Researchers have channeled the universe’s earliest light – a relic of the universe’s formation known as the cosmic microwave background (CMB) – to solve a missing-matter mystery and learn new things about galaxy formation. Their work could also help us to better understand dark energy and test Einstein’s theory of general relativity by providing new details about the rate at which galaxies are moving toward us or away from us.
The U.S. Department of Energy has formally approved a key milestone in the High-Luminosity LHC Accelerator Upgrade Project being carried out at eight U.S. institutions, including the DOE’s Berkeley Lab.
The events following the Fukushima disaster, a decade ago, drew upon Berkeley Lab’s long-standing expertise in radiation measurements and safety, and led to the creation of long-term radiation-monitoring programs, both locally and in Japan, as well as a series of radiation surveys and technology demonstrations including drone- and helicopter-based surveys, and vehicle-based and hand-carried measurements.
A new analysis of collisions conducted at different energies, with contributions by Berkeley Lab scientists, shows tantalizing signs of a critical point – a change in the way that quarks and gluons, the building blocks of protons and neutrons, transform from one phase to another.
COSMIC, a multipurpose X-ray instrument at Berkeley Lab’s Advanced Light Source, has made headway in the scientific community since its launch less than 2 years ago, with groundbreaking contributions in fields ranging from batteries to biominerals.
Berkeley Lab researchers participated in a study that used machine learning to scan for new particles in three years of particle-collision data from CERN’s ATLAS detector.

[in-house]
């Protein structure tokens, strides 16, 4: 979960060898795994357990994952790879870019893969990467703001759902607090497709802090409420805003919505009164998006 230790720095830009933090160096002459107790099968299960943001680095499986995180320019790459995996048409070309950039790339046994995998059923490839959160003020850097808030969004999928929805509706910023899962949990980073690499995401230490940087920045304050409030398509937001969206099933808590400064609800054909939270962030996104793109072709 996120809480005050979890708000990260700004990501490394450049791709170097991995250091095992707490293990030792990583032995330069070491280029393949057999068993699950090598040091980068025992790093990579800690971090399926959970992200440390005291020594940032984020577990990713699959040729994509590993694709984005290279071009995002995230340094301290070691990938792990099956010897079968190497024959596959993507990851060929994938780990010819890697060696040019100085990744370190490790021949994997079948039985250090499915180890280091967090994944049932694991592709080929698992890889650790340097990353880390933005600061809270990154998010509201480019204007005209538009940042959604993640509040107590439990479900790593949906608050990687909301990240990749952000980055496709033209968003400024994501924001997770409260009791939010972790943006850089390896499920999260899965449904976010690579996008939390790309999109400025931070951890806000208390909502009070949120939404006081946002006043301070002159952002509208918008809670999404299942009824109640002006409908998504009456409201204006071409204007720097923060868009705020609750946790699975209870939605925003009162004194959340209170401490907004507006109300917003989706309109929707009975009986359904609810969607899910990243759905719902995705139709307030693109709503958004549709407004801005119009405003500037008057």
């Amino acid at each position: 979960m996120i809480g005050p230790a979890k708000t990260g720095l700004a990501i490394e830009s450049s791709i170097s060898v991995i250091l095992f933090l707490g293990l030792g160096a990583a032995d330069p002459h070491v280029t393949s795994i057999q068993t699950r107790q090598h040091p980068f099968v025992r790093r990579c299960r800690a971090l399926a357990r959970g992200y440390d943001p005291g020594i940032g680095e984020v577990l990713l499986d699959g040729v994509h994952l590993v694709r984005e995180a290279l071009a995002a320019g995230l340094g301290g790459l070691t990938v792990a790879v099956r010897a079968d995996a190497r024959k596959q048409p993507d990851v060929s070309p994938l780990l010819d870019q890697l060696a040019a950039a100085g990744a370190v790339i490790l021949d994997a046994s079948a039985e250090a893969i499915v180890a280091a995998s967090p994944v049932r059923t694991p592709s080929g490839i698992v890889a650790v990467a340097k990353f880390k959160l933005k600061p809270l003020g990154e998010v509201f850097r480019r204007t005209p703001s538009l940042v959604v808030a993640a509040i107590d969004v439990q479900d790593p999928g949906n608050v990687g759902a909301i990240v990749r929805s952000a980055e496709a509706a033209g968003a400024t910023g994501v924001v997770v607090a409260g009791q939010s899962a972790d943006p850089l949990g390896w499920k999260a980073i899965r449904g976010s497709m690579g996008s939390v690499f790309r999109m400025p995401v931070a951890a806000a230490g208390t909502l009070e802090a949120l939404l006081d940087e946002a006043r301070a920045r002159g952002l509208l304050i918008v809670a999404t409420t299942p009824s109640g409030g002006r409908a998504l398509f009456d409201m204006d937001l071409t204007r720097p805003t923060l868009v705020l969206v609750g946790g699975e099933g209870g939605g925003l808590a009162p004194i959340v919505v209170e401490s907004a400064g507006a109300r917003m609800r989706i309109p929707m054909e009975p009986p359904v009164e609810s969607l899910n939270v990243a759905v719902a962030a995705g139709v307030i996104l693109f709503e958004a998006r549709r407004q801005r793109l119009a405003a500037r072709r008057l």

Teams at three national labs worked together to design, build, and fully test a new state-of-the-art, half-meter-long prototype magnet that meets the requirements for use in existing and future light source facilities.
The U.S. Department of Energy Fusion Energy Sciences Advisory Committee has adopted and endorsed a new report that lays out a strategic plan for fusion energy and plasma science research over the next decade. The report has been two years in the making, gathering an unprecedented level of input and support from across the U.S. fusion and plasma community.
A team of researchers at Berkeley Lab used a quantum computer to successfully simulate an aspect of particle collisions that is typically neglected in high-energy physics experiments, such as those that occur at CERN’s Large Hadron Collider.
A research team with participation by Berkeley Lab physicists has used artificial intelligence to identify more than 1,200 possible gravitational lenses – objects that can be powerful markers for the distribution of dark matter. The count, if all of the candidates turn out to be lenses, would more than double the number of known gravitational lenses.